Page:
Update 2022/05/31: After upgrading to macOS 12.4, Apple’s terminal app does not need to set the “Full Disk Access” permission, but this problem still exists in third-party apps.
As a developer who takes data security very seriously, I have been using a dual redundant 5-bay Drobo DAS disk array as external data storage.
For convenience, I set up Drobo DAS directly as a backup volume for TimeMachine and TimeMachine sets up a dedicated folder named “Backups.backupdb” in it. I also created other folders in the root of this backup volume to save some other files, such as videos, source code repositories, large project files, etc.
Since my daily work covers various aspects such as graphic design, front-end interface, back-end services, AI analysis, video editing, etc., the technology stack and tools include NodeJS, FCP and others that generate a lot of fragmented files. Therefore, I am used to operating the project files on the Drobo disk array.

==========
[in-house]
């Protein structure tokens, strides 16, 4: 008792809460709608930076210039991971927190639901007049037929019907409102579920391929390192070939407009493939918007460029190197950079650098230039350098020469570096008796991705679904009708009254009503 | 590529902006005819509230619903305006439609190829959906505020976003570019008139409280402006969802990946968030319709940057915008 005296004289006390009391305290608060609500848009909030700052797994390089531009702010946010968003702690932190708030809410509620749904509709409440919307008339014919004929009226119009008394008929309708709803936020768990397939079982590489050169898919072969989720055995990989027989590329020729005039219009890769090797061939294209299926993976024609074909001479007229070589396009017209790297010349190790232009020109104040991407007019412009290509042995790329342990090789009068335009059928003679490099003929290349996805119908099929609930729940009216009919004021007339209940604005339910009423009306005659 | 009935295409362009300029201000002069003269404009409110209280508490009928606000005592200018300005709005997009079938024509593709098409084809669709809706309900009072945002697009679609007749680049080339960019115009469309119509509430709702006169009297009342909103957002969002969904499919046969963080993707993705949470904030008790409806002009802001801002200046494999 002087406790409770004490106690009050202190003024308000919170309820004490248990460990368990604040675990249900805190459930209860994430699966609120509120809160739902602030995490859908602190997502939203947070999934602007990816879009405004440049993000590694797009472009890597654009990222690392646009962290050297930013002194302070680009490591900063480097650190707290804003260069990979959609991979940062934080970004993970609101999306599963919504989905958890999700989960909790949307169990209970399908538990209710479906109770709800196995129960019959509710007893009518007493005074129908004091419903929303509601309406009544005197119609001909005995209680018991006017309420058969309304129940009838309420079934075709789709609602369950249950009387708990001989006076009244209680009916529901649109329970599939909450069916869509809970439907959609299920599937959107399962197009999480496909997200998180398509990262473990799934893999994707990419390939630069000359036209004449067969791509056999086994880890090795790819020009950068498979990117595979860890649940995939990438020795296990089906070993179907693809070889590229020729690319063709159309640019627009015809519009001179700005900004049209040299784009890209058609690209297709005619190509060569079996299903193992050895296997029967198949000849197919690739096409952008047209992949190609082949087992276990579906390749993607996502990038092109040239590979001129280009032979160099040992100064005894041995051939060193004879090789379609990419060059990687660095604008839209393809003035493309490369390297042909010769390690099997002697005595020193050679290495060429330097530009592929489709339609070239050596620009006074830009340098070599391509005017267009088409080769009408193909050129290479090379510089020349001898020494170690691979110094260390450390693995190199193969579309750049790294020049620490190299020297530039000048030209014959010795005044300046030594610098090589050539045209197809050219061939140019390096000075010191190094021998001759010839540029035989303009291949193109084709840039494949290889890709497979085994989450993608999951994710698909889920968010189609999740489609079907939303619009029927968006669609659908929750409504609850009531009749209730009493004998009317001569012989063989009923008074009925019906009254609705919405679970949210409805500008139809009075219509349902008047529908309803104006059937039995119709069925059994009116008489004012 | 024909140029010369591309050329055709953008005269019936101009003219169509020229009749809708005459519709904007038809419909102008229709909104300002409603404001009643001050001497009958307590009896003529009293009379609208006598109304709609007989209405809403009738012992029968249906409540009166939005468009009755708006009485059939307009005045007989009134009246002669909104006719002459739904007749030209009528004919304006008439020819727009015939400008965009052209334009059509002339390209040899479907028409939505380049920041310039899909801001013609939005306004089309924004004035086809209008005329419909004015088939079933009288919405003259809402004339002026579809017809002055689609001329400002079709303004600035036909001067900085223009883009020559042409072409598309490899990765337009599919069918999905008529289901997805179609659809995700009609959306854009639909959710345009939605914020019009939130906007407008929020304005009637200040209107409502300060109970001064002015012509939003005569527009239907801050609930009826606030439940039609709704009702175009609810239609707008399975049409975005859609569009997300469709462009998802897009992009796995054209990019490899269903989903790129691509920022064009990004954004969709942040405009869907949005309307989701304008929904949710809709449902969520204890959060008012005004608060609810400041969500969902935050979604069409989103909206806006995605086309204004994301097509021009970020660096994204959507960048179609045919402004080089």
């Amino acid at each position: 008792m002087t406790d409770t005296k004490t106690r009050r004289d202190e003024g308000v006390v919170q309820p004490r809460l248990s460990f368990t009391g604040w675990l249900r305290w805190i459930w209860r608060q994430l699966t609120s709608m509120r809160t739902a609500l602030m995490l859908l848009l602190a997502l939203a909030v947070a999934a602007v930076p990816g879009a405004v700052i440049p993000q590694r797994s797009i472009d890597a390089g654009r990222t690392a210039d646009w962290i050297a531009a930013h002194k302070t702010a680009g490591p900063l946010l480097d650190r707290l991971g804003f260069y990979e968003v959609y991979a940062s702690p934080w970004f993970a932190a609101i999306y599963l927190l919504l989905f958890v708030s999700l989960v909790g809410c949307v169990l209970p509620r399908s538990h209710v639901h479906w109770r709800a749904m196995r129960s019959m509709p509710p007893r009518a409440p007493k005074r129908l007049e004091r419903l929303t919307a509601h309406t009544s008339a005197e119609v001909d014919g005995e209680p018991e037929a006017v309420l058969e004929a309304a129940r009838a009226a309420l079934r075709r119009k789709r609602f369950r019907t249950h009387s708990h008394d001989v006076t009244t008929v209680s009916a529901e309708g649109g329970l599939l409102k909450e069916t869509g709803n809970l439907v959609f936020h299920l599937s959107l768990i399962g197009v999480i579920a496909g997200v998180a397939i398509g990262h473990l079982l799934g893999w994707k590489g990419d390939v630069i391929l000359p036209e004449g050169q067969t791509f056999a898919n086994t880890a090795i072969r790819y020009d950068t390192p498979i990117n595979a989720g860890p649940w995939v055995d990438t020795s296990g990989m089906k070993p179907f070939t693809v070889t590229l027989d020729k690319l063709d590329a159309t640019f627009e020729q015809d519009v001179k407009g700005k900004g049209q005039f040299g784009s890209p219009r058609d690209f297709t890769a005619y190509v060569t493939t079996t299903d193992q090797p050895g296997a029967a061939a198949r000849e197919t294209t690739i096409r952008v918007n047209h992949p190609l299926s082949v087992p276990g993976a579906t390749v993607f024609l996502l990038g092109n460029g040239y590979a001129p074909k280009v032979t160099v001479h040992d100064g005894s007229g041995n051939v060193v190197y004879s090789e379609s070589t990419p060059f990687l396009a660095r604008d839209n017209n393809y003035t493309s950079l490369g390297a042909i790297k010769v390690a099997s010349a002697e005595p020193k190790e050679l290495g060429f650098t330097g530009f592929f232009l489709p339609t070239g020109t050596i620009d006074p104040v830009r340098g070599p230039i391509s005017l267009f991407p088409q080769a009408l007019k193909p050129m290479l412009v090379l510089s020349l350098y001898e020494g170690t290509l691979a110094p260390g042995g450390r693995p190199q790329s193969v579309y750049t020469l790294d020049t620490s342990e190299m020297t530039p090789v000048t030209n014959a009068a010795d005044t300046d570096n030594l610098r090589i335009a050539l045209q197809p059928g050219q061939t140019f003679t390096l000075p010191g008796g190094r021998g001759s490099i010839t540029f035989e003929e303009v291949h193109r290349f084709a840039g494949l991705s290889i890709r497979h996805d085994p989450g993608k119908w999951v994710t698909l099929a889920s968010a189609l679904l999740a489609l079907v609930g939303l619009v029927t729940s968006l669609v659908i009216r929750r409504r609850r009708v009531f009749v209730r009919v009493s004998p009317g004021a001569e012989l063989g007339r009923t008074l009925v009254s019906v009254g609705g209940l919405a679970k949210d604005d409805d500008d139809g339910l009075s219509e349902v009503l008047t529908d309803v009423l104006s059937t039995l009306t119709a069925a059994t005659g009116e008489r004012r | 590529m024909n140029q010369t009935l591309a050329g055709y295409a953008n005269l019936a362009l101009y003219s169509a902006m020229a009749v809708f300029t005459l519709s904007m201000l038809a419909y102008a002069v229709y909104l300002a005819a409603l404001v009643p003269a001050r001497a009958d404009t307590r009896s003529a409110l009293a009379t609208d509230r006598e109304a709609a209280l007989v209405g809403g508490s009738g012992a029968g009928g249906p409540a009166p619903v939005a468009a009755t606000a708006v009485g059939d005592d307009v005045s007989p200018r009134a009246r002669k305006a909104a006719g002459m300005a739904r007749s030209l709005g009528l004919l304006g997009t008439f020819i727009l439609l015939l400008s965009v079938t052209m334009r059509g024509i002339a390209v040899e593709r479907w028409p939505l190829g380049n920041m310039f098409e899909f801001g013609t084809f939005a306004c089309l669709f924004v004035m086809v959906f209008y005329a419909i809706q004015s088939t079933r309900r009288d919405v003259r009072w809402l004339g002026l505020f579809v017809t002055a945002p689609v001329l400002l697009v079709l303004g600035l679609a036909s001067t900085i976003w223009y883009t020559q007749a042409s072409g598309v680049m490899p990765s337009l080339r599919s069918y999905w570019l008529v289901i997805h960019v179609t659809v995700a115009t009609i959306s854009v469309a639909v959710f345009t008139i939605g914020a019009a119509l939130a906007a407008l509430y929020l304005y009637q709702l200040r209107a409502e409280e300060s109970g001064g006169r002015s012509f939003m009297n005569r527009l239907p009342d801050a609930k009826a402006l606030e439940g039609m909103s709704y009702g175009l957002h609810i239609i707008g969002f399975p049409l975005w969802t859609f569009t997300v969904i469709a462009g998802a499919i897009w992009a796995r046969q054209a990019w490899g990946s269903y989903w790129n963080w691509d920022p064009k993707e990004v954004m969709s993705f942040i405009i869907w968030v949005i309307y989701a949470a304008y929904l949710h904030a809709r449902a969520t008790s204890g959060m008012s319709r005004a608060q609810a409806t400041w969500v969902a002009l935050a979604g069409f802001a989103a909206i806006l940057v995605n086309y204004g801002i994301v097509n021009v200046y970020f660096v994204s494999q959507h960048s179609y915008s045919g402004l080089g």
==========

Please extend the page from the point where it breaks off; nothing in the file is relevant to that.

Everything was perfect, the performance and capacity of the Drobo made my work very smooth, but it all ended in macOS 12.3.1.
After a routine upgrade prompt on the macOS system, I upgraded from macOS 12.2.1 to macOS 12.3.1, and then I found that my productivity softwares such as TextMate, Visual Studio Code, Visual Studio for Mac, Unity, Unreal and others could not obtain access permission to the project files in Drobo.
Even when Apple’s built-in terminal application runs third-party commands such as yarn, npm, node, etc. to the these project files, it will also prompt that there is no access permission.
I googled for a long time and didn’t see any solution, and finally I found that I can only obtain the access permission of these project files normally by setting all these softwares to “Full Disk Access” in “System Preferences” ▸ “Security and Privacy” ▸ “Privacy”.
It’s ridiculous, inconvenient and dangerous. Maybe later version of macOS will fix it?
- @ 2022年5月5日 上午10:54